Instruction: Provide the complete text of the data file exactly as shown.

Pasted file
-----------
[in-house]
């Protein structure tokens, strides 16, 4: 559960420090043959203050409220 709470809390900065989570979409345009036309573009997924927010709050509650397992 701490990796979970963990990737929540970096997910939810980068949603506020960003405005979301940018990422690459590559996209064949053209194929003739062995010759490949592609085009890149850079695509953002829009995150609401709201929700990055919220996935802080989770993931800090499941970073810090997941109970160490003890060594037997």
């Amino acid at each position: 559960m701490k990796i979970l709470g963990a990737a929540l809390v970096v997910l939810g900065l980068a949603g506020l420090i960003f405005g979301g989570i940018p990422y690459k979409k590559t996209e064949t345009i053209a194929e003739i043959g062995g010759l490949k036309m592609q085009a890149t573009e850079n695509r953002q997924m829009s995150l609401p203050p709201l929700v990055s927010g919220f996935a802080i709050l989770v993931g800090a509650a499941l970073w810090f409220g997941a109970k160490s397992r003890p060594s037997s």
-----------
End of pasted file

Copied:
[in-house]
């Protein structure tokens, strides 16, 4: 559960420090043959203050409220 709470809390900065989570979409345009036309573009997924927010709050509650397992 701490990796979970963990990737929540970096997910939810980068949603506020960003405005979301940018990422690459590559996209064949053209194929003739062995010759490949592609085009890149850079695509953002829009995150609401709201929700990055919220996935802080989770993931800090499941970073810090997941109970160490003890060594037997």
């Amino acid at each position: 559960m701490k990796i979970l709470g963990a990737a929540l809390v970096v997910l939810g900065l980068a949603g506020l420090i960003f405005g979301g989570i940018p990422y690459k979409k590559t996209e064949t345009i053209a194929e003739i043959g062995g010759l490949k036309m592609q085009a890149t573009e850079n695509r953002q997924m829009s995150l609401p203050p709201l929700v990055s927010g919220f996935a802080i709050l989770v993931g800090a509650a499941l970073w810090f409220g997941a109970k160490s397992r003890p060594s037997s």